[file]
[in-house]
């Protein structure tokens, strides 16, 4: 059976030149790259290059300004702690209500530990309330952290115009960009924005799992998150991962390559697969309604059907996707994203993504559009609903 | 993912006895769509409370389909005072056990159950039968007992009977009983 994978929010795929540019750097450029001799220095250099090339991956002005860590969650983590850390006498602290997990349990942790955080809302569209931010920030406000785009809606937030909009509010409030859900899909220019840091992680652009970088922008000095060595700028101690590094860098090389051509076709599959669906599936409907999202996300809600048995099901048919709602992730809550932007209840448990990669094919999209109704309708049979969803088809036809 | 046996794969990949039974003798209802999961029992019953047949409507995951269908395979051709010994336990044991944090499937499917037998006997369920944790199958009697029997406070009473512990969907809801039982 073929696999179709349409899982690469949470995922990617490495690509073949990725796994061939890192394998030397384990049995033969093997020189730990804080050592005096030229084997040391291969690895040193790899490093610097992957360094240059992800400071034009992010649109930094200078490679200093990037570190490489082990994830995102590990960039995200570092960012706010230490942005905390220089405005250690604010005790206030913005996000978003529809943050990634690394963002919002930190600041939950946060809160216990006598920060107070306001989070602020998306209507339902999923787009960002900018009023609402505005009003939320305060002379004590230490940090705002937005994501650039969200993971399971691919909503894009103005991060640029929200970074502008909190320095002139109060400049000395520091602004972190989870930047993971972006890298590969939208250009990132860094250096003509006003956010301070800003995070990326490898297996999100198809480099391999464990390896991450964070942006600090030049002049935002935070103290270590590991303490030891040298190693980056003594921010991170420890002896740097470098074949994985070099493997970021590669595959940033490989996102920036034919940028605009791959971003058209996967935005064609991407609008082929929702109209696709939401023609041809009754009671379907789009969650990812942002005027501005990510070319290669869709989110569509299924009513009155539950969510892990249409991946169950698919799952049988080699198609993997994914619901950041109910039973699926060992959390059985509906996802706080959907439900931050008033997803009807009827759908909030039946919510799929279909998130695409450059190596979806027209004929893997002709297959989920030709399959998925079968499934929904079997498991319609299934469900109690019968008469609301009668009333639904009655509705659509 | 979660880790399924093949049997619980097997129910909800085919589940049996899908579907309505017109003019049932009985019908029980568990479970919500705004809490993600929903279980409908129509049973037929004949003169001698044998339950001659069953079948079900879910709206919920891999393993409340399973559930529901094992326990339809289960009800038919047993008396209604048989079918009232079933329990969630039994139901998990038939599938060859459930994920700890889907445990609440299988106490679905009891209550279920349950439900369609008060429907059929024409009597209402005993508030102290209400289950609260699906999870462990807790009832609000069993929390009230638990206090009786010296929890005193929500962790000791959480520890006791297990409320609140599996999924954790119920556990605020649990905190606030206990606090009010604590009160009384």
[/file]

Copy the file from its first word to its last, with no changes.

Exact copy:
[in-house]
């Protein structure tokens, strides 16, 4: 059976030149790259290059300004702690209500530990309330952290115009960009924005799992998150991962390559697969309604059907996707994203993504559009609903 | 993912006895769509409370389909005072056990159950039968007992009977009983 994978929010795929540019750097450029001799220095250099090339991956002005860590969650983590850390006498602290997990349990942790955080809302569209931010920030406000785009809606937030909009509010409030859900899909220019840091992680652009970088922008000095060595700028101690590094860098090389051509076709599959669906599936409907999202996300809600048995099901048919709602992730809550932007209840448990990669094919999209109704309708049979969803088809036809 | 046996794969990949039974003798209802999961029992019953047949409507995951269908395979051709010994336990044991944090499937499917037998006997369920944790199958009697029997406070009473512990969907809801039982 073929696999179709349409899982690469949470995922990617490495690509073949990725796994061939890192394998030397384990049995033969093997020189730990804080050592005096030229084997040391291969690895040193790899490093610097992957360094240059992800400071034009992010649109930094200078490679200093990037570190490489082990994830995102590990960039995200570092960012706010230490942005905390220089405005250690604010005790206030913005996000978003529809943050990634690394963002919002930190600041939950946060809160216990006598920060107070306001989070602020998306209507339902999923787009960002900018009023609402505005009003939320305060002379004590230490940090705002937005994501650039969200993971399971691919909503894009103005991060640029929200970074502008909190320095002139109060400049000395520091602004972190989870930047993971972006890298590969939208250009990132860094250096003509006003956010301070800003995070990326490898297996999100198809480099391999464990390896991450964070942006600090030049002049935002935070103290270590590991303490030891040298190693980056003594921010991170420890002896740097470098074949994985070099493997970021590669595959940033490989996102920036034919940028605009791959971003058209996967935005064609991407609008082929929702109209696709939401023609041809009754009671379907789009969650990812942002005027501005990510070319290669869709989110569509299924009513009155539950969510892990249409991946169950698919799952049988080699198609993997994914619901950041109910039973699926060992959390059985509906996802706080959907439900931050008033997803009807009827759908909030039946919510799929279909998130695409450059190596979806027209004929893997002709297959989920030709399959998925079968499934929904079997498991319609299934469900109690019968008469609301009668009333639904009655509705659509 | 979660880790399924093949049997619980097997129910909800085919589940049996899908579907309505017109003019049932009985019908029980568990479970919500705004809490993600929903279980409908129509049973037929004949003169001698044998339950001659069953079948079900879910709206919920891999393993409340399973559930529901094992326990339809289960009800038919047993008396209604048989079918009232079933329990969630039994139901998990038939599938060859459930994920700890889907445990609440299988106490679905009891209550279920349950439900369609008060429907059929024409009597209402005993508030102290209400289950609260699906999870462990807790009832609000069993929390009230638990206090009786010296929890005193929500962790000791959480520890006791297990409320609140599996999924954790119920556990605020649990905190606030206990606090009010604590009160009384």